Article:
The battle for second

Assa Abloy is displaced

Sunday May 5th 2002, Author: Peter Bentley, Location: Transoceanic
Position Report at 04.00 5 May 2002
Latitude Longitude DTF CMG SMG TFHR DTL DTL-C Pts
1 illbruck 47 37.24N 030 39.32W 1202 65 17.1 457 0 0 49
2 Tyco 47 13.80N 031 04.04W 1222 69 19.2 466 20 -14 34
3 Assa Abloy 47 27.40N 031 09.00W 1223 65 18.7 462 21 -10 40
4 SEB 45 40.08N 031 13.40W 1244 83 18.5 447 42 -13 26
5 News Corp 46 56.68N 032 03.96W 1265 55 18.5 466 63 -3 35
6 Amer One 46 48.80N 032 10.20W 1270 62 18.3 466 68 -7 35
7 djuice 46 26.68N 032 09.12W 1273 63 18.9 460 71 -11 23
8 Amer Too 44 38.96N 063 34.24W RTD

Breaking what before the start of this leg was the monohull 24 hour run record, Tyco has pulled passed Assa Abloy and into second place. At the head of the fleet. illbruck has lost distance, but still maintains a healthy 20 mile lead as the fleet wind down the distance to La Rochelle.

With the ice box now past, the tactical options are much greater and there seems to be a split in opinion as to the fastest way to France. As usual, it comes down to a fundamental choice between distance and wind speed. "In this case the choice in simple terms is how far north to sail to get around the high pressure that is sitting in the middle of the Atlantic between the finish and us," says Tyco navigator, Steve Hayles.

"Do you take a more direct route and hope that sailing the shortest distance will be the key to success or you sail further to get north into stronger winds hoping that the extra speed will outweigh the extra distance? Sometimes you have to choose one of two very distinct options like which side of island to go or which tack to choose but in this situation it's somewhat harder because there are a whole range of options between the two extremes."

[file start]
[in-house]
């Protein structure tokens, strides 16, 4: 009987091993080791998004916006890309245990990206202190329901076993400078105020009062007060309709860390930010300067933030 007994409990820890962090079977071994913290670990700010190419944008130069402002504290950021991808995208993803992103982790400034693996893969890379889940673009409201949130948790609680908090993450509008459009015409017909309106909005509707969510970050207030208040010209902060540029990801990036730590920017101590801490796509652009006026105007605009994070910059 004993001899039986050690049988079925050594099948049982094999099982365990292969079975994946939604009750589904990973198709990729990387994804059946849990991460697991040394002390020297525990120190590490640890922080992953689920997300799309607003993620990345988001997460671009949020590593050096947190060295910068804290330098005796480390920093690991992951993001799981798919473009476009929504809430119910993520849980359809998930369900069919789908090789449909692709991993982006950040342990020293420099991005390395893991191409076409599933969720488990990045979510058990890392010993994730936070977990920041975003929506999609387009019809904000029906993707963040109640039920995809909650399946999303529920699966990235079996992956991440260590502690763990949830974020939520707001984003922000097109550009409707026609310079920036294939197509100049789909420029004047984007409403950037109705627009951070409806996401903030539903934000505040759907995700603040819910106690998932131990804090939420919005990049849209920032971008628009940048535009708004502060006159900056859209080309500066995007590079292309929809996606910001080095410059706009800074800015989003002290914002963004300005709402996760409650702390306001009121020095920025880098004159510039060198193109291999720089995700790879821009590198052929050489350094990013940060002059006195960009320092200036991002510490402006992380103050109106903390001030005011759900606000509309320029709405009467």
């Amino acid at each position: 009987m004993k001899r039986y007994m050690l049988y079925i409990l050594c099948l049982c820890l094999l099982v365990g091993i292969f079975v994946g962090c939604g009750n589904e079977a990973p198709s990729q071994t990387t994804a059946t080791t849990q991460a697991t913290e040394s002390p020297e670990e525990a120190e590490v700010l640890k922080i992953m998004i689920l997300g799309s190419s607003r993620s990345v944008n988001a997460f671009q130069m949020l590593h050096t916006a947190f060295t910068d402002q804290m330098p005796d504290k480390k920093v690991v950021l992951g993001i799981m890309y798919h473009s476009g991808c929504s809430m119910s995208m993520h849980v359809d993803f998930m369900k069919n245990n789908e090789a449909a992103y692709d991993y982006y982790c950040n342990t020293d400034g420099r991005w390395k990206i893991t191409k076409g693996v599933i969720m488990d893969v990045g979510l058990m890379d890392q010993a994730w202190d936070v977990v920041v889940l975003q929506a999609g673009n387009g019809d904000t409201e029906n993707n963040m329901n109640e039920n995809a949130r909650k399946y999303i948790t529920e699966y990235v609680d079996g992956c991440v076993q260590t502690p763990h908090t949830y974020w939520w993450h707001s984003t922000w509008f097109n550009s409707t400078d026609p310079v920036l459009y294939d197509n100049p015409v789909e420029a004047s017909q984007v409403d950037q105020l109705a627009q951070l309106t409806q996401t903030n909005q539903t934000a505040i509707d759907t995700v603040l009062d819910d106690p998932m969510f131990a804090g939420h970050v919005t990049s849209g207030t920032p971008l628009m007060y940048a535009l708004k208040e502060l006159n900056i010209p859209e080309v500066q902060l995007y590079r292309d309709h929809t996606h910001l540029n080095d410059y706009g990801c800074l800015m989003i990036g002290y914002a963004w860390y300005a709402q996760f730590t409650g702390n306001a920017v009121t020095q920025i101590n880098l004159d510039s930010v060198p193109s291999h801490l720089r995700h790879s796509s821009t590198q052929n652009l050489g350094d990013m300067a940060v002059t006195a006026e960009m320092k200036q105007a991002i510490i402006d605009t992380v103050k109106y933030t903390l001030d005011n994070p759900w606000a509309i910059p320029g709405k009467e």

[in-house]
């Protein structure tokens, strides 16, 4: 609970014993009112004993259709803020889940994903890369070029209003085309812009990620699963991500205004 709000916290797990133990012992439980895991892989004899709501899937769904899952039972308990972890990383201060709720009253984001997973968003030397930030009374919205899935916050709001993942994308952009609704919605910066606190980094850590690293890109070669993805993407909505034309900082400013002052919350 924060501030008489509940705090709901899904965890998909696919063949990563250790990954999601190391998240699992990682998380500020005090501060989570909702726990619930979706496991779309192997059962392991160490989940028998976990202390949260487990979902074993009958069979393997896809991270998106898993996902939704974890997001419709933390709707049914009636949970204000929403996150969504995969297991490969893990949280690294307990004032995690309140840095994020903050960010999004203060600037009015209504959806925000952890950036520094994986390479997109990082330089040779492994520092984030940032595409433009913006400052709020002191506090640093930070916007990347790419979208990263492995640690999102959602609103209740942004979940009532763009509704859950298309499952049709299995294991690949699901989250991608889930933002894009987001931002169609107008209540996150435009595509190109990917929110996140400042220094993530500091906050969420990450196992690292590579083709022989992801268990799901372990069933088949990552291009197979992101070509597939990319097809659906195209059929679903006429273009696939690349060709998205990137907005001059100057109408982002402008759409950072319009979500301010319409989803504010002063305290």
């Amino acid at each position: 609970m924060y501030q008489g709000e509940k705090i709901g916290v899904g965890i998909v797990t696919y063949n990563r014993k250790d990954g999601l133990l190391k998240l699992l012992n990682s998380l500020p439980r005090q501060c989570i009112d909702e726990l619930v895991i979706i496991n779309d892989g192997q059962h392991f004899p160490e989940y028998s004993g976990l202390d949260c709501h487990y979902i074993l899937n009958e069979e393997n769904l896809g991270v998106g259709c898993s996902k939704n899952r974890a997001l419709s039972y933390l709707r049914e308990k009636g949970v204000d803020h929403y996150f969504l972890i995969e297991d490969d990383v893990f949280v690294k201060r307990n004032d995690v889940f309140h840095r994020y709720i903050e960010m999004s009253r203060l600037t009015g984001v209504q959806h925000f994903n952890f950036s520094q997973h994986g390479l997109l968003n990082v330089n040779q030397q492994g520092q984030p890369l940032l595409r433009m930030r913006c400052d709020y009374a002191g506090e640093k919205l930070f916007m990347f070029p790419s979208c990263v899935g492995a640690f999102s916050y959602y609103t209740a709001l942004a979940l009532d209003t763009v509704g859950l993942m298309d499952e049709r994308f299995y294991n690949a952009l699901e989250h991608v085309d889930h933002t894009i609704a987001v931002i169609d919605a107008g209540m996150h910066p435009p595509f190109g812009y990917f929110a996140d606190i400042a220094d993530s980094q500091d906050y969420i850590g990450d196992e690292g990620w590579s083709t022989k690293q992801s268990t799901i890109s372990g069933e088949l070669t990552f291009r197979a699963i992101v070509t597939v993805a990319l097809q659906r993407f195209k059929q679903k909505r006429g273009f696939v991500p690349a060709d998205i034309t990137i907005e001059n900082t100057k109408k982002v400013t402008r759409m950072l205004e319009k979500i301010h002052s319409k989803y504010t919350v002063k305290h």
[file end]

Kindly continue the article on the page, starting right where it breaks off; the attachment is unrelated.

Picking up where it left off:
Having made a choice, normal tactical thinking suggest the best thing to do is stick to it and see what happens. Grant Dalton aboard Amer Sports One and Knut Frostad aboard djuice seem to have taken a contrary view and the two boats have almost swapped their choice after a few hours. Amer Sport One originally looked like she favoured the more direct approach and sailed much lower for a while suggesting that she might be looking to get north into more breeze. djuice has done much the opposite and after initially looking like she was coming north with Tyco and the leading group she has now started aiming at a more direct route.

Hayles goes on to say, "there are no fools out here and everyone will have looked at their options for some time. All we can do is stay committed to our choice and push the boat hard in our chosen direction."

Meanwhile, on the other side of the Atlantic, Amer Sports Too has reached Halifax, Nova Scotia. Towed by the Canadian ice breaker the all-women team reached port just as the forecast storm was reaching its peak with gusts of up to 58 knots.

"The sight of the big ice breaker coming out of the fog at 8am on Friday was the best thing we had seen for days. They were fantastic, looked after us very well and shepherding us right to the berth in Halifax," said Amer Sport Too skipper Lisa McDonald

"It was very comforting to know the Coast Guard was there when the edge of the depression got us and the winds started building hour by hour, just as the forecasts had predicted. By 5pm we were in almost 60 knots of wind and worse was to come.

The arrival at Halifax was subdued, a mix of relief and regret. Relief at being safe in Halifax and having got the yacht and crew safely out of the clutches of a terrible storm. Regret that Amer Sports Too will be crossing the Atlantic as cargo on a ship.

Page two.... Roger Nilson's analysis

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